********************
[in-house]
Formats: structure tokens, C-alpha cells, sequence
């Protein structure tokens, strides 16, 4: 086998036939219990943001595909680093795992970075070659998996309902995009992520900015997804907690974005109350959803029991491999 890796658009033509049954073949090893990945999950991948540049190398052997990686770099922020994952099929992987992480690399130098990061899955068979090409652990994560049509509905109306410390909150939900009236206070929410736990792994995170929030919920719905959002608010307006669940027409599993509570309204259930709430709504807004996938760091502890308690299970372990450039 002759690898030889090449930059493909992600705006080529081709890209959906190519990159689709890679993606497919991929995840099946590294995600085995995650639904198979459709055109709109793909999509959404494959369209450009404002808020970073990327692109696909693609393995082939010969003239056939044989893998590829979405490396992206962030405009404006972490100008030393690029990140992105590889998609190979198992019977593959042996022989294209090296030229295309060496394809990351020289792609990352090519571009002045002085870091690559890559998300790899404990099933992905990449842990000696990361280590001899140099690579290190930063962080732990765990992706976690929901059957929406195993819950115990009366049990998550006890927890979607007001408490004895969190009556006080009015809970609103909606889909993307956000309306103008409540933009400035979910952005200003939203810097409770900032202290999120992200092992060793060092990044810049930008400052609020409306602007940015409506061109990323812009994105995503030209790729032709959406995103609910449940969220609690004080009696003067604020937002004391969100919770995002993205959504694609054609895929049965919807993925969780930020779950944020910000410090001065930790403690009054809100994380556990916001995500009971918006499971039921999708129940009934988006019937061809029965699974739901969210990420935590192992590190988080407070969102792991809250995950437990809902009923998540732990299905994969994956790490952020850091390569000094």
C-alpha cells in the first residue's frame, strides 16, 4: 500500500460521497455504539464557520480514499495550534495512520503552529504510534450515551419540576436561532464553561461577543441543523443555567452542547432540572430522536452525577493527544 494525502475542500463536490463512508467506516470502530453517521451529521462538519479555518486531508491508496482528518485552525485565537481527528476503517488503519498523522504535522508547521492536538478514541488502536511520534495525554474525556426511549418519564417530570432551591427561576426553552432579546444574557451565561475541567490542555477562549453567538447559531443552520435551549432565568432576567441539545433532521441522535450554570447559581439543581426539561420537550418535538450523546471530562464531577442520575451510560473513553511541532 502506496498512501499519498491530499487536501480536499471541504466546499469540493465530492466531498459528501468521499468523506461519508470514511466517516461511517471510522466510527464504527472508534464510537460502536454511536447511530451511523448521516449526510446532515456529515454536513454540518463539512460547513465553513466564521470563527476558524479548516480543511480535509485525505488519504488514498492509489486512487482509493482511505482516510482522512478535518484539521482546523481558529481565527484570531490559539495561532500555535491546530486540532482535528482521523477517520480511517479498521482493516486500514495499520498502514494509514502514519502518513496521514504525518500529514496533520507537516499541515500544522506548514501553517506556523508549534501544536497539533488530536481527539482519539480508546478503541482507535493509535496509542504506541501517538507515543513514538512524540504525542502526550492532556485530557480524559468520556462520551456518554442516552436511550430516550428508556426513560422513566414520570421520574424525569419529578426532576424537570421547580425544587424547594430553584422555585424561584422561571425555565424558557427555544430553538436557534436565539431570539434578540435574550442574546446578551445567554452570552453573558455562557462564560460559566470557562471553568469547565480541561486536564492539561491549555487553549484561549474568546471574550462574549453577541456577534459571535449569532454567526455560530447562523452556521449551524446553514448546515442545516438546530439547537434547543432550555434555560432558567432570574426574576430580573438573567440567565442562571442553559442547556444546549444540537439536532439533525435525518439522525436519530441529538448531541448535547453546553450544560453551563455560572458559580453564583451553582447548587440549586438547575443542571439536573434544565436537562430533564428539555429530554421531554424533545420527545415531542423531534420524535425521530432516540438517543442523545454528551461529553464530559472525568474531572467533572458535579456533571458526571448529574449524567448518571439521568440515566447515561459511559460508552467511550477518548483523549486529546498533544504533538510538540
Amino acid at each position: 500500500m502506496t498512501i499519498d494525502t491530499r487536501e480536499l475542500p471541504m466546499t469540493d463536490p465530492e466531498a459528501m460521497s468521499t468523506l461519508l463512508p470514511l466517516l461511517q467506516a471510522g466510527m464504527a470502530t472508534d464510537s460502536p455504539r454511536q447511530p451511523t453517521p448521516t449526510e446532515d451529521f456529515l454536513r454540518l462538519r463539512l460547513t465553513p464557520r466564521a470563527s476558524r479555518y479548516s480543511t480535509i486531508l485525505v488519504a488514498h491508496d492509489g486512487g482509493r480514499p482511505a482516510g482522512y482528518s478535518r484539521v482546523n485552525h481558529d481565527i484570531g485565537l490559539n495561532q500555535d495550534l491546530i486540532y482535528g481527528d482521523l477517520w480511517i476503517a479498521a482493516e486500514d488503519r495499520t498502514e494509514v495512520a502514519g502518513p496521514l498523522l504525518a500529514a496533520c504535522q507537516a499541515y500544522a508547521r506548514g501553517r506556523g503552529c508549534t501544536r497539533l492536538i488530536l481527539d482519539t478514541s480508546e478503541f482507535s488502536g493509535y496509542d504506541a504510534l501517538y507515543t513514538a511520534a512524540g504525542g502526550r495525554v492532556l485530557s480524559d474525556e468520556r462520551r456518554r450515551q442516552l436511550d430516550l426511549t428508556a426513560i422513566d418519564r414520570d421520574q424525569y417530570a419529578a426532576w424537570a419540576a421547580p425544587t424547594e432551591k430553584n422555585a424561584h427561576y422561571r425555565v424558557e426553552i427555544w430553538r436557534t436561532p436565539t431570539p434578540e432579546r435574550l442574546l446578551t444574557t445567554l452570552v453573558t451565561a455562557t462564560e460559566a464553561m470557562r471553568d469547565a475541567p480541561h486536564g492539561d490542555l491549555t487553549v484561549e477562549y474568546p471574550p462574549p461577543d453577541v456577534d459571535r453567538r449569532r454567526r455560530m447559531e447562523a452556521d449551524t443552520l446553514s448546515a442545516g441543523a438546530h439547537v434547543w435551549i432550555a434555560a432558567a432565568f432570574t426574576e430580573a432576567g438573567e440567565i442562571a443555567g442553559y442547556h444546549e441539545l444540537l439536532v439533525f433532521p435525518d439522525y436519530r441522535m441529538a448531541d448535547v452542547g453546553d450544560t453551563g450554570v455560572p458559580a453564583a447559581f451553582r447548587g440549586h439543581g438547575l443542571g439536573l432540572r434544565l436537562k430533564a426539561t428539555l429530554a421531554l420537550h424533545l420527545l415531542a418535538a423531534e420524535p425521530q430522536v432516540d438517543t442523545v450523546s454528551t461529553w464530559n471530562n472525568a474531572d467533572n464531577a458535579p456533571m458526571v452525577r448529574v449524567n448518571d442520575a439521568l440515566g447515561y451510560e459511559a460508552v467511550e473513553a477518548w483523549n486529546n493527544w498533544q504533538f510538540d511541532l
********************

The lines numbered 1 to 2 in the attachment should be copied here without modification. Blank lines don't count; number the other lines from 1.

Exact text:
[in-house]
Formats: structure tokens, C-alpha cells, sequence